My Lost Youth is a poem by Henry Wadsworth Longfellow in which he describes his days growing up in Portland, in the town “seated by the sea.” Although many people have read or at least have heard of the poem, few know the actual story of his childhood in Portland. A new book by Maine Historical Society employee and Portland native John William Babin has gone a long way to rectify this oversight.
Babin’s Henry Wadsworth Longfellow In Portland, The Fireside Poet of Maine, published by the History Press in November, reconstructs Longfellow’s life from his birth in Portland in 1807 until his days as a professor of modern languages at Harvard and his 1843 marriage to Frances Appleton, his second wife. Babin has utilized Longfellow’s own writings, made up of letters to friends and relatives, to tell this story. The author said this separates his book from others on the renowned poet; he used six published volumes of Longfellow’s letters that can be found at the Maine Historical Society’s Brown Library, books not readily accessible to the general reader.
Babin, the Maine Historical Society’s visitors services manager, has long been interested in Longfellow, ever since his mother took him to tour the Wadsworth-Longfellow House on Congress Street in Portland when he was a young boy. The idea for this book came out of Babin’s position as a docent and tour guide of the historic home. He wanted visitors to have something to inform them about the poet’s youth at the house and in Portland; most books gloss over Longfellow’s youth in the city. The poet wrote his first published poem, The Battle of Lovell’s Pond, in the ancient house when he was 13 (1820). He and his seven siblings grew up there.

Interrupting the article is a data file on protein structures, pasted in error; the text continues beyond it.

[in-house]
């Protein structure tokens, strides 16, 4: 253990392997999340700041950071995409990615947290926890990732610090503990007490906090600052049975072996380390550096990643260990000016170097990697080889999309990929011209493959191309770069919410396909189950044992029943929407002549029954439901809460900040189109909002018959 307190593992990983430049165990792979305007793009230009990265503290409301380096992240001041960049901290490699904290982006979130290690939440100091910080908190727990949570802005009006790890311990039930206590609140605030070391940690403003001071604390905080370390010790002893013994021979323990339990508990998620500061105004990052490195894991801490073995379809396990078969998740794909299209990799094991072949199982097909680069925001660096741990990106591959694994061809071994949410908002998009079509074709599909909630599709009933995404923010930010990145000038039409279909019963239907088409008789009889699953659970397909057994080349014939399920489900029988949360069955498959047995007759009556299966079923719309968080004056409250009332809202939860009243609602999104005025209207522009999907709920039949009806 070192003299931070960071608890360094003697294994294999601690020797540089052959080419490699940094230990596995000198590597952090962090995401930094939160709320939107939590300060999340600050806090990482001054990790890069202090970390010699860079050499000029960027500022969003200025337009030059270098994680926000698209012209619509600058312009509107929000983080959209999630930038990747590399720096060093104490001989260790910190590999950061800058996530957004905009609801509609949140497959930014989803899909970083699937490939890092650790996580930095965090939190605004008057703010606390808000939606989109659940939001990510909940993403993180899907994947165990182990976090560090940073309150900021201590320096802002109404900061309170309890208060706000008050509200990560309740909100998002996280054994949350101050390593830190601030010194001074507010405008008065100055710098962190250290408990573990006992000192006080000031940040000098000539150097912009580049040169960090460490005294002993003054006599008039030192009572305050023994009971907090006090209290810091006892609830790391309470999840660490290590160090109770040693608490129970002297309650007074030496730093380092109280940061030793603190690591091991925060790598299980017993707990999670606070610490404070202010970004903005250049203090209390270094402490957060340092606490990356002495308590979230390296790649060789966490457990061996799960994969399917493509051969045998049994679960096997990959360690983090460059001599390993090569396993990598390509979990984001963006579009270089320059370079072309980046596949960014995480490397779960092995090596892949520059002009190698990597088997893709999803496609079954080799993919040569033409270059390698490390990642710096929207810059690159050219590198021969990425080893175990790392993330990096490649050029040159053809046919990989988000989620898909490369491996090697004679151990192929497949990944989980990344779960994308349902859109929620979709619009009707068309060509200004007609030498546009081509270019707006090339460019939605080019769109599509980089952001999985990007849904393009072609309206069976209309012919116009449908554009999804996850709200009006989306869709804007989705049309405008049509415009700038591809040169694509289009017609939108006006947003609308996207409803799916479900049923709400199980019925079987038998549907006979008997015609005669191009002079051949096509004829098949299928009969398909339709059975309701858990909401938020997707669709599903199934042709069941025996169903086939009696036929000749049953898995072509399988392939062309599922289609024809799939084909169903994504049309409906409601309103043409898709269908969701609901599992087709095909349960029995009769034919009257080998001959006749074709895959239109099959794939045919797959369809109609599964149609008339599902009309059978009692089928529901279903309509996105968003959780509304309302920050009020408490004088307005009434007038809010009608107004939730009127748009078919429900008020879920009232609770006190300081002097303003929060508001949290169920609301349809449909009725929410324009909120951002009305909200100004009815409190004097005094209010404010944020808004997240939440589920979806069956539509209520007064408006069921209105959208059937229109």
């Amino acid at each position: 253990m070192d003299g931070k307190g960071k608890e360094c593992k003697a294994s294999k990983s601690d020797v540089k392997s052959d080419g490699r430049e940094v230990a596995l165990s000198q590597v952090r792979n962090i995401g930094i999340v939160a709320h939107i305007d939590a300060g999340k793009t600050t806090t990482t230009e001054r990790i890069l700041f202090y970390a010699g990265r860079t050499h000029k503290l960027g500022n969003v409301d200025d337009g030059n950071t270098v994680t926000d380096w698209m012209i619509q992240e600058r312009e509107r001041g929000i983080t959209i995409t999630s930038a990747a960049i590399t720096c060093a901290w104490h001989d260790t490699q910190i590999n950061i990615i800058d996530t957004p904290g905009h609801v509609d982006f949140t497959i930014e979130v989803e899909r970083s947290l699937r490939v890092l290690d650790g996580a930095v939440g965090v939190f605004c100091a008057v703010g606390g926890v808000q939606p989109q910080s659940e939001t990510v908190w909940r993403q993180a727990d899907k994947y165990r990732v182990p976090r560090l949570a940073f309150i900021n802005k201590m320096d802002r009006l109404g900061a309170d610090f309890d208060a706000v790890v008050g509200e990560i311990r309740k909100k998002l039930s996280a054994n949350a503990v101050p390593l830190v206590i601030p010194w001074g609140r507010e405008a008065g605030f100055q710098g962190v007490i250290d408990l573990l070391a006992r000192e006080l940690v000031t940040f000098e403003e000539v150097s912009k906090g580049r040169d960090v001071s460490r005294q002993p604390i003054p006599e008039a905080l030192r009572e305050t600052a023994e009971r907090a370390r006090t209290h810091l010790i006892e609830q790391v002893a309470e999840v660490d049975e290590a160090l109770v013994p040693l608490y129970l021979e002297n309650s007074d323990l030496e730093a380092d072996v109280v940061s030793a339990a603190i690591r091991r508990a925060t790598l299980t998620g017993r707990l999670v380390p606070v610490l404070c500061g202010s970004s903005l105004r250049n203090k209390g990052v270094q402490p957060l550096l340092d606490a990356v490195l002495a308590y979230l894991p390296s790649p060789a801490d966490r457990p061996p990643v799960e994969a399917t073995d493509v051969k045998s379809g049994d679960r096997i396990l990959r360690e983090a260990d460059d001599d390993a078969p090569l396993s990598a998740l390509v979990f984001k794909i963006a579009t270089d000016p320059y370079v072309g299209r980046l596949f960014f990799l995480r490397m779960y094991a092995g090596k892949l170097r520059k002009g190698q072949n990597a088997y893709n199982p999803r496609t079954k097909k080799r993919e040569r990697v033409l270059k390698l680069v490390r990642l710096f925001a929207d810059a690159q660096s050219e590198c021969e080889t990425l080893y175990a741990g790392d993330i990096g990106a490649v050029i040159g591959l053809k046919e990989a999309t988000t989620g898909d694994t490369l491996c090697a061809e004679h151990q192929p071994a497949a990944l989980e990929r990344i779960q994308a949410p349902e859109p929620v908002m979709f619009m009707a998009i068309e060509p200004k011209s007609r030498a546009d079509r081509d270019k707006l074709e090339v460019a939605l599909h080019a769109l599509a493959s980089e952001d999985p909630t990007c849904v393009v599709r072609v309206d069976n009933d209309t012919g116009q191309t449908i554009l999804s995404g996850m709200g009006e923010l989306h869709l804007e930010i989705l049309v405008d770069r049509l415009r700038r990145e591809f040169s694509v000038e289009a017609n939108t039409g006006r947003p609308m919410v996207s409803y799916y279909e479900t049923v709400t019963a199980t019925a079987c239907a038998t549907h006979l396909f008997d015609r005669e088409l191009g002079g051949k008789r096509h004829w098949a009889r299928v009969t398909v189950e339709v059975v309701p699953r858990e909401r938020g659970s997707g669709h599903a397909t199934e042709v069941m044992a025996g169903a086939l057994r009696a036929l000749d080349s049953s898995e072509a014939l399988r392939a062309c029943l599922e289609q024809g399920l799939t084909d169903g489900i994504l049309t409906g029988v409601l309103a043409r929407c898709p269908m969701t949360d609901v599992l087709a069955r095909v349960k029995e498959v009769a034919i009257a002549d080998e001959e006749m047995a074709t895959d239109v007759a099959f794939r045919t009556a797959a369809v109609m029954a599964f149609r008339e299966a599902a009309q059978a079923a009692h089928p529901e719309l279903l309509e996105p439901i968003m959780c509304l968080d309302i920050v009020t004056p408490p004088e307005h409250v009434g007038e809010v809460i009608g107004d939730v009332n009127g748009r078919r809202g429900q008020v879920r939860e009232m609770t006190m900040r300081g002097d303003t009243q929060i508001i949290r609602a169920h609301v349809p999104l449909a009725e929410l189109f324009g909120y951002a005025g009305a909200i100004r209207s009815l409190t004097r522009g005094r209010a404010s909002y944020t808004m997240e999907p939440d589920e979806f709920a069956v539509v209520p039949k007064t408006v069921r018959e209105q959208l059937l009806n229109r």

Babin had assistance from many MHS employees, including Steve Bromage, the society’s executive director; Melissa Spoerl, the museum store manager; and Sofia Yalouris, image services coordinator. Local author Allan M. Levinsky gave editorial help and enhanced the historical context of the story by adding his own writings to it. Noted Maine historian Herb Adams wrote the foreword, while Levinsky wrote the introduction. An appendix includes, “A Tour Guide’s Reflections,” by Judie Percival, longtime tour guide at the Wadsworth-Longfellow House.
Babin’s book is brilliantly illustrated throughout, with 96 percent of the images coming from the MHS’s Maine Memory Network. There are many portraits of Longfellow as a boy and young man, images that show a pre-beard Longfellow that most people have not seen before. Also throughout are poems that he composed in the time period, 1820-1842. A final chapter focuses on Anne Longfellow Pierce, the poet’s sister who donated the Longfellow home to the MHS upon her death in 1901. Babin has said that not much has been written about Anne, without whom we would not have this beautiful, old home, built by their grandfather, Revolutionary War General Peleg Wadsworth in 1786.
Longfellow, the world-famous author of the poems, The Song of Hiawatha, Paul Revere’s Ride, Evangeline, The Wreck of the Hesperus, The Village Blacksmith, and The Courtship of Myles Standish, among so many others, penned countless letters while growing up and living in Portland and in Maine. Babin deftly incorporates many of them into his book and gives us a unique perspective, a vision of the legendary poet in his own words. The author also weaves much Portland history into the narrative, which helps the reader better understand what the town was like in the first half of the 19th century.
Babin, who started at the MHS as a volunteer, is working on at least one sequel to this book, a volume on Longfellow’s days as a professor at Harvard. Again, the poet’s own words will help to tell the story.
The book is available at the Maine Historical Society’s Museum Shop, 489 Congress St., and other local bookstores.